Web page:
How to use AbbVie RSUs and stock to extend your wealth, and benefit others
Imagine this: even though you get AbbVie stock every year as part of the RSU program, you don't need to include that amount in your savings or overall portfolio to achieve the goals that you want to achieve. It's an unbelievable situation but given the income and other benefits given to AbbVie executives it's not out of the ordinary.
What do you end up doing with those shares? One easy answer is to start blessing those around you by gifting the stock to them.
Pros of gifting appreciated stock to family and charities include:
Tax benefits: When you give appreciated stock to a charity, you can deduct the full fair market value of the stock on your taxes, and you don't have to pay capital gains tax on the appreciation. If you give the stock to a family member, they will inherit the stock at its current fair market value, which means they will not have to pay capital gains tax on the appreciation when they sell it.
Supporting a cause or family member: Gifting appreciated stock allows you to support a cause or family member that you care about, while also potentially receiving tax benefits.
But there can be some cons of gifting appreciated stock and these include:
Loss of control: Once you give away the stock, you no longer have control over it.
Potential for loss: If the stock value decreases after you give it away, you will not be able to recoup that loss.
Gifting appreciated stock can be more complex than gifting cash and may require the help of a financial advisor or tax professional to ensure that it is done correctly.
Alternatively, you may decide that you want to hold the stock, not include it in your ongoing savings goals but (hopefully) use it to increase the rate at which your wealth increases.
Using call options to get increase your wealth
When you accumulate a large, concentrated position of 1 stock, selling call options is a way of generating income that can be funneled back into your overall portfolio.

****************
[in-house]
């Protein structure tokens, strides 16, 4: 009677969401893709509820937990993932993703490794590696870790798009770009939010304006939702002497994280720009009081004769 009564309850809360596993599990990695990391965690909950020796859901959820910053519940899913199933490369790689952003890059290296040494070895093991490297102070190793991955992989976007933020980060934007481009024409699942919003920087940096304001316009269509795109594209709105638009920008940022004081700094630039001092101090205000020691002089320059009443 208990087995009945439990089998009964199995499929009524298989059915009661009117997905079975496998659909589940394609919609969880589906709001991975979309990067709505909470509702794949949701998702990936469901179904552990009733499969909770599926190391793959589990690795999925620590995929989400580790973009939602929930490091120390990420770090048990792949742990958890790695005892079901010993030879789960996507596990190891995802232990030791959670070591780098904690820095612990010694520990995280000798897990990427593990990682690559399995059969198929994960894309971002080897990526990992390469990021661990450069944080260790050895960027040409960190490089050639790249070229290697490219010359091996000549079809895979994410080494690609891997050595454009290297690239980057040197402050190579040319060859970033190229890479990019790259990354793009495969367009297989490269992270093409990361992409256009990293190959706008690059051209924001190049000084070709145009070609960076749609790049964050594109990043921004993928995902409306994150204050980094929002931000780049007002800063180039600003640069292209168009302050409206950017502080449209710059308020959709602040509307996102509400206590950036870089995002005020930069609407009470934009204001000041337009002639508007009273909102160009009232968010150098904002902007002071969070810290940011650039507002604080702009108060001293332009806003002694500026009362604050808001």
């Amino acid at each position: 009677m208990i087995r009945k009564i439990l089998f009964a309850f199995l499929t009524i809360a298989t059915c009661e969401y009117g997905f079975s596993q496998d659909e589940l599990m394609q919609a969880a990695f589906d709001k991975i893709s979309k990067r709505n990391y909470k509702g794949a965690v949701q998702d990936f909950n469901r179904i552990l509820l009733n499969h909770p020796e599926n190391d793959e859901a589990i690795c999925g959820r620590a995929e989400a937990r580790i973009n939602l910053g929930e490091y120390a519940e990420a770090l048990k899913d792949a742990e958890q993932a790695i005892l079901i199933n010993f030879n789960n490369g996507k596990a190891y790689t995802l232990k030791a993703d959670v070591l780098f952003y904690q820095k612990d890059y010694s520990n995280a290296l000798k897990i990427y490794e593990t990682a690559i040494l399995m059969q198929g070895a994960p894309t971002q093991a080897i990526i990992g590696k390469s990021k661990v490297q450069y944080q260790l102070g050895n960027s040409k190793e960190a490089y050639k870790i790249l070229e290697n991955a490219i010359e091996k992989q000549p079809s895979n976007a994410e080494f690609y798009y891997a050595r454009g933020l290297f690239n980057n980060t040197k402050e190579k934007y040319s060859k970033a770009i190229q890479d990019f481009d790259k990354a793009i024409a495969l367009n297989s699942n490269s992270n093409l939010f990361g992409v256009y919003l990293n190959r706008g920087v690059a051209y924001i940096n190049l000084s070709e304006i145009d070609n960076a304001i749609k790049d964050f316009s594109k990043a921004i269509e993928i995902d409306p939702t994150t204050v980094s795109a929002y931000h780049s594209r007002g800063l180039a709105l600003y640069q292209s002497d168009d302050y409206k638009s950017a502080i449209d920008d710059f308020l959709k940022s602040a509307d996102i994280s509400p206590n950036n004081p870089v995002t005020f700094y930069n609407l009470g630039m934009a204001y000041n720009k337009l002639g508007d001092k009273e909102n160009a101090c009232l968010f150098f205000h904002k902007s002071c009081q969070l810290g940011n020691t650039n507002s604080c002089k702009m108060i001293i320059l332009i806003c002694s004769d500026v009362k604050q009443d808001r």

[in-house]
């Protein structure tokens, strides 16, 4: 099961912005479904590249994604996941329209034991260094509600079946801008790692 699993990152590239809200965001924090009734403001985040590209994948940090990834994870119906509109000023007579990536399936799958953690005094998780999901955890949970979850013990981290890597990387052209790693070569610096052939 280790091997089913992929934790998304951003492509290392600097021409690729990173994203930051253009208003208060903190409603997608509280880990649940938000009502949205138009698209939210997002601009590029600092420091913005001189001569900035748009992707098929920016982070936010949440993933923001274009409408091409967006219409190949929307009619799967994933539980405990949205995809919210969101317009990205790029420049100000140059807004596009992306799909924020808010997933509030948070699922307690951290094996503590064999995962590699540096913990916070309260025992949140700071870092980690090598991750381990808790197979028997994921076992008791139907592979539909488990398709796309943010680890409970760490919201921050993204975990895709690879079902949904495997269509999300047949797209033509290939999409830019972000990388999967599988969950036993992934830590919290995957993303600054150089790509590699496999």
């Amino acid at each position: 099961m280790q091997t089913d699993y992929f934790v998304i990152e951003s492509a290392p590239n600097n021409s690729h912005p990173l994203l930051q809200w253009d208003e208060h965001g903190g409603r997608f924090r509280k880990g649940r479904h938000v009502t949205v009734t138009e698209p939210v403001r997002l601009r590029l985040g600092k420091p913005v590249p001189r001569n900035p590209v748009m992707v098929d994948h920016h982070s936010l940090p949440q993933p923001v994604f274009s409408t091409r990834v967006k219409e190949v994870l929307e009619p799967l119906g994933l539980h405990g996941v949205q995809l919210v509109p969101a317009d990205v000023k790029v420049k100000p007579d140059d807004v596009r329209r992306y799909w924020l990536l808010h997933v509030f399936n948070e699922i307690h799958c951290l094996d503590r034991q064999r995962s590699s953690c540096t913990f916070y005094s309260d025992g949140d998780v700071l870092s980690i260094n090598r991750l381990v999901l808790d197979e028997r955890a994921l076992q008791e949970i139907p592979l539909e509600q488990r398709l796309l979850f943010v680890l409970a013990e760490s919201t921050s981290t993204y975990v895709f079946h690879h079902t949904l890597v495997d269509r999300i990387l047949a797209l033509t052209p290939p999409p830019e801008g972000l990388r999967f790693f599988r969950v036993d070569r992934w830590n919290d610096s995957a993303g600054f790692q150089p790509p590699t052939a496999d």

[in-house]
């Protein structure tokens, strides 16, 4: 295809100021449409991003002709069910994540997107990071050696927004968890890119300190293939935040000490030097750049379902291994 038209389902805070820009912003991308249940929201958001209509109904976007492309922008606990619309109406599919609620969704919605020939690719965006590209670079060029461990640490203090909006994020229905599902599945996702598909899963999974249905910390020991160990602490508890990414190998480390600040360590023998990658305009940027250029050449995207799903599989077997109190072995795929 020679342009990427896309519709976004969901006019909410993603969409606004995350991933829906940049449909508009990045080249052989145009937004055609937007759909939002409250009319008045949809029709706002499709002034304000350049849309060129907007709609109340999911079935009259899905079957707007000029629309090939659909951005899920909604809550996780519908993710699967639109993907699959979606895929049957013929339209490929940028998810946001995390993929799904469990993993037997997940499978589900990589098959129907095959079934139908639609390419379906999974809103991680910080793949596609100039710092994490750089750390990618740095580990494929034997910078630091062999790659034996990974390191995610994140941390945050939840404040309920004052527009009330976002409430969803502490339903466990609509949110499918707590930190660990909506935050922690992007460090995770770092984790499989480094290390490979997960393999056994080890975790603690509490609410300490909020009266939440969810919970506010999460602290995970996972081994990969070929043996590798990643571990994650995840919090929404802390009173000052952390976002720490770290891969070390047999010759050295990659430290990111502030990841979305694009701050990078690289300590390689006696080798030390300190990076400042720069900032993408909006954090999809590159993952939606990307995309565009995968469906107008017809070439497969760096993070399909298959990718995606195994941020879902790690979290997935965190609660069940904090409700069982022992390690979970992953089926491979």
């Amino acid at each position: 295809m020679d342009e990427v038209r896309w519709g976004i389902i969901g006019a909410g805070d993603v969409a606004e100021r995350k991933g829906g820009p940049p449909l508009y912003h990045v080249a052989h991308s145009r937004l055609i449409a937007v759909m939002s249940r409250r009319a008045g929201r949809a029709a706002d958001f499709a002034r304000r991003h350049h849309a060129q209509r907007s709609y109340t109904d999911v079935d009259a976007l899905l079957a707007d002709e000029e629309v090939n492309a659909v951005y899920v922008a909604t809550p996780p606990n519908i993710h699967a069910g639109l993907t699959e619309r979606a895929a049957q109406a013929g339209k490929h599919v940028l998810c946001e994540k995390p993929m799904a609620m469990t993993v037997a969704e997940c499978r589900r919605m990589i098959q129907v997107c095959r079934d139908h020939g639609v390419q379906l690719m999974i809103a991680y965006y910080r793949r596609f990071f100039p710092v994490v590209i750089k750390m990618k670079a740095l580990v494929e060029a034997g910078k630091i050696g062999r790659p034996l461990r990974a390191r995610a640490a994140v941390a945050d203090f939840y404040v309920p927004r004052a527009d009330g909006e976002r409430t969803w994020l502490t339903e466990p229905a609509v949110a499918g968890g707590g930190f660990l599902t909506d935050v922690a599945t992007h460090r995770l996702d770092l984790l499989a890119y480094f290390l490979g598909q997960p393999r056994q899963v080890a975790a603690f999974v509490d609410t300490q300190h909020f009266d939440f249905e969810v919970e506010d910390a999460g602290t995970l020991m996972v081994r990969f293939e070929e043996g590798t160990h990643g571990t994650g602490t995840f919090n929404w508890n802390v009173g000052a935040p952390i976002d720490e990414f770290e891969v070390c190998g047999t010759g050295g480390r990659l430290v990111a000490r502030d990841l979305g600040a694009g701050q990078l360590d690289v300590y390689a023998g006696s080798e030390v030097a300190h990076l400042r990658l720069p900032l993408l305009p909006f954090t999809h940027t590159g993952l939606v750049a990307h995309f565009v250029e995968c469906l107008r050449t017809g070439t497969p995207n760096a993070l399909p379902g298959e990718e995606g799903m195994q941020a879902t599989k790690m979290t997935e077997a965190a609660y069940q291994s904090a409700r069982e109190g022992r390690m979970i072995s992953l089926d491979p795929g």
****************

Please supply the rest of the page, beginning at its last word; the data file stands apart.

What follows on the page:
A call option is a financial contract that gives the contract holder the right, but not the obligation, to buy a specific underlying asset (such as a stock) at a specific price (the strike price) within a specific period (the expiration date).
One strategy for using call options to manage a concentrated stock position is to sell call options against the stock. This is known as a covered call strategy. By selling call options, the holder of the concentrated stock position can earn additional income (in the form of the option premium) while also potentially reducing downside risk.
Let's use an example - you hold $1,000,000 of AbbVie stock in your portfolio, or based on a $147 per share stock price, 6800 shares.
- Let's say you sold a contract to sell 3000 shares when the price hits $160 within 90 days.
- The person purchasing this contract is going to pay you a premium and the purchase price of this premium depends on several factors.
- As the seller of this contract what you're hoping for is that the price stays the same at $147 at the end of those 90 days.
- If the price per share goes down to $130, the person holding the contract isn't going to execute it because they don't want to pay $147 per share for something that's only worth 130. The only problem in this situation is the value of your investment has gone down.
- The problem with this strategy, if mismanaged, is if the stock price goes up and it becomes very attractive for the holder of the contract to execute it and buy your stock at a discount.
At Retirement Matters, we use a dedicated manager to run this strategy for our clients. Their main job is to make sure our clients don't come into any adverse tax situations and generate as much income as possible from these contracts.
If any of these strategies interest you, let's talk.